In the Lord Jesus Christ, there is a deep and lasting peace and comfort of soul which nothing earthly can disturb. It belongs to those who embrace it. If this is our rightful portion, we must learn how to receive it and what things hinder its becoming a reality in our lives. There is God's part in the matter, and there is man's part. We must look carefully at both.

A wild, young fellow was brought to the Lord at a mission meeting and became a rejoicing Christian. He lived an exemplary life afterward and was asked by someone what he did to get converted. "Oh," he said, "I did my part, and the Lord did His."

"But what was your part," asked the inquirer, "and what was the Lord's part?" "My part," he replied promptly, "was to run away, and the Lord's part was to run after me, until He caught me." A most significant answer, but how few can understand it.

God's part is always to run after us. Christ came to seek and to save that which was lost. "What man of you," He says, "having an hundred sheep, if he lose one of them, doth not leave the ninety and nine in the wilderness, and go after that which is lost until he find it? And when he hath found it, he layeth it on his shoulders, rejoicing" (Luke 15:4).

This is always the divine part, but in our foolishness we do not understand it. We think that the Lord is the one who is lost and that our part is to seek and find Him. The very expressions we use show this. We urge sinners to "seek the Lord," and we talk about having "found" Him.

"Have you found the Savior?"- asked a zealous mission worker of a happy, trusting little girl. With a look of amazement, she replied in a tone of wonder, "Why, I did not know the Savior was lost!"

Misconceptions And Confusion It is our ignorance of God that causes the problem. Because we do not know Him, we naturally get all sorts of wrong ideas about Him. We think He is an angry Judge who is on the watch for our slightest faults or a harsh Taskmaster determined to exact from us the uttermost service. We imagine Him as a self-absorbed Deity, demanding His full measure of honor and glory or as far-off Sovereign concerned only with His own affairs and indifferent to our welfare. Who can wonder that such a God can neither be loved nor trusted? And who could expect Christians with such ideas concerning Him to be anything but full of discomfort and misery? It is impossible for anyone who truly knows God to have any such uncomfortable thoughts about Him. Plenty of outward discomforts may exist and, with them, many earthly sorrows and trials. But through it all, the soul that knows God can dwell in a fortress of perfect peace.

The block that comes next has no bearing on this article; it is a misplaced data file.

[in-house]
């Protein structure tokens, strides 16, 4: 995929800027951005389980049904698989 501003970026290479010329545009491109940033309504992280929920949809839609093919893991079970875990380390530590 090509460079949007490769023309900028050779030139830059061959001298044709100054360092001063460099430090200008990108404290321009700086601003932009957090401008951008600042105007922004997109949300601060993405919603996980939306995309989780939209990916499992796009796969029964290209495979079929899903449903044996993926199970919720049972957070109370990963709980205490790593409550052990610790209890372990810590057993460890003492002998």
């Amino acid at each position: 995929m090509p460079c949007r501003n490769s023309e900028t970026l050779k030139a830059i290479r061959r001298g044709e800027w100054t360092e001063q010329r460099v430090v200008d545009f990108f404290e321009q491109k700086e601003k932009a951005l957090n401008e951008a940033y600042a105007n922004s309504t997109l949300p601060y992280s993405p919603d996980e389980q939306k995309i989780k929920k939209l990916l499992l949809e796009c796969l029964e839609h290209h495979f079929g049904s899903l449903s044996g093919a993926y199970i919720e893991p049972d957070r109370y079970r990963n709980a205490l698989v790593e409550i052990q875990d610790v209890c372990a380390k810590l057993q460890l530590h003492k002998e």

"But whoso hearkeneth unto me shall dwell safely, and shall be quiet from fear of evil" (Proverbs 1:33). This is a statement that no one dare question. We must listen to God, not only hearing Him, but believing what we hear. Then we would know that because He is God, He cannot do anything other than care for us as He cares for the apple of His eye. All that tenderest love and divine wisdom can do for our welfare must be and will be done without fail. Not a single loophole for worry or fear is left to the soul that knows God.

"Ah yes," you say, "but how am I to get to know Him? Other people seem to have some kind of inward revelation that makes them know Him, but I never do. No matter how much I pray, everything seems dark to me. I want to know God, but I do not see how I can manage it."

Your trouble is that you have gotten a wrong idea of what knowing God is. I am not writing about any mystical interior revelations of any kind. Such revelations are delightful when you have them, but they are often variable and uncertain. The kind of knowing I mean is just the plain, matter-offact knowledge of God's nature and character. It comes to us by believing what is revealed to us in the Bible concerning Him.

The apostle John says at the close of his gospel, "And many other signs truly did Jesus in the presence of his disciples, which are not written in this book: But these are written that ye might believe that Jesus is the Christ, the Son of God; and that believing ye might have life through his name" (John 20:30-31). It is believing what is written, not what is inwardly revealed, that gives life. The kind of knowing I mean comes from believing the things that are written.

The Reliable Bible When I read in the Bible that God is love, I am to believe it because it is written, and not because I have any inward revelation that it is true. When the Bible says that He cares for us as He cares for the lilies of the field and the birds of the air and that the very hairs of our heads are all numbered, I am to believe it, just because it is written. It does not matter whether I have any inward revelation of it or not. It is of vital importance for us to understand that the Bible is a statement, not of theories, but of actual facts. Things are not true because they are in the Bible, but they are only in the Bible because they are true.